An Easter story
A staple on Romanian tables, especially during the great Christian holidays, the sweet bread, a dessert that has become a tradition in our country, has an extremely long history and a journey that has covered across Europe.
Archaeological finds show that the oldest cake was created 4000 years ago in Egypt. It was, in fact, special bread sweetened with honey, which the ancient Egyptians enjoyed as a dessert alongside various drinks.
With the advent of yeast, the Greeks made improvements to the Egyptian cake. It is from them that the honey-sweetened sponge cake filled with nuts or hazelnuts and raisins originated. From the Greeks, yeast made its way to the Romans, who also made their mark on sponge cake. The Romans were masters of dried fruit, so the filling of Roman sponge cake was made of various dried fruits. The Romans used to make two types of sponge cake: a smaller cake which they offered as an offering to the gods, and placenta, a cake for eating. Also the sweet cake was filled with cheese and raisins. The cake spread across many areas under Roman rule.
In the Middle Ages the sweet cake was very popular because lasted longer and could be eaten over a longer period of time.
In Britain, the first recipe for the sweet bread can be found in a 1716 cookbook. This recipe also recommends that the dessert should be baked in long, narrow molds.
The French named the pastry brioche, a word that first appeared in the French dictionary in 1404. In the mid-19th century, the French introduced the dessert to the menu. Often this was a pastry.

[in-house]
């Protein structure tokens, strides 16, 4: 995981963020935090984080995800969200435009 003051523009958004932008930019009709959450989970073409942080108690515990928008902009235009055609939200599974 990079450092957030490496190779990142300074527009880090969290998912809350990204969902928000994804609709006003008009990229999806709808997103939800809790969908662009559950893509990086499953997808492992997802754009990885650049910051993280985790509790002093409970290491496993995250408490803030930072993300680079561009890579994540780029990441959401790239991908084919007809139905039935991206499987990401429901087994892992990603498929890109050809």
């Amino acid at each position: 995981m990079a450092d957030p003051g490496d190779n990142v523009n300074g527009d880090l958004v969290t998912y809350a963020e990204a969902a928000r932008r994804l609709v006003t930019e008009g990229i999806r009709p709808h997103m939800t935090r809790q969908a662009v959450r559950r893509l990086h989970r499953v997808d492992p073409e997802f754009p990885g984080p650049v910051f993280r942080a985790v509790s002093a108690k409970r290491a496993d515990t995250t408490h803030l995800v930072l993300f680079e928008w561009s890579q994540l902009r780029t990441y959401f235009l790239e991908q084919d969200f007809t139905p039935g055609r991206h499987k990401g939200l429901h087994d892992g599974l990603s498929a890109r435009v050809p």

The name cozonac is derived from the Greek kosona meaning doll. Until the advent of affordable sugar in Europe, sweet bread was sweetened with honey. The Romanians did not take over the Roman version of the cake, with dried fruit. The Romanians favored the cake that was filled with walnuts, hazelnuts or poppy seeds and raisins.
The oldest cookbook in Wallachia is the one written by the stolnic Constantin Cantacuzino, in the 18th century, but it does not mention any sweet bread recipes. In 1841 Mihail Kogălniceanu’s cookbook “200 recipes for dishes, cakes and other household chores” appeared, in which the recipe for this type of cake was also written. It used 18 eggs, milk, butter, flour and was kneaded until the dough came away from the hands.
Catherine Steriady’s recipe is even more sophisticated because she recommended using flower water, rum and lemon zest to make the sweet bread, and also mentioned that they could be plaited. Steriady’s book,” The Good Housekeeper”, was printed in 1871.
Also in the Romanian cuisine is famous the „cozonacul domnesc”, an expensive recipe with 44 egg yolks and 12 egg whites, with a filling of walnuts, hazelnuts and raisins.
The Turkish delight has ended up alongside walnuts and hazelnuts in Romanian „cozonac”.
While the British prefer the dry sweet bread, the French prefer the chocolate, and the Romanians have chosen fluffy, well-risen sponge cake filled with nuts, raisins and Turkish delight. The sweet bread with cheese is called „pască”. Is made as traditional cake for Easter.
„Cozonac” can be considered a widespread dessert in the European world, which started from a special bread sweetened with honey and was continuously improved, becoming the favorite dessert of Romanians.
Text’s author: Maria Stroescu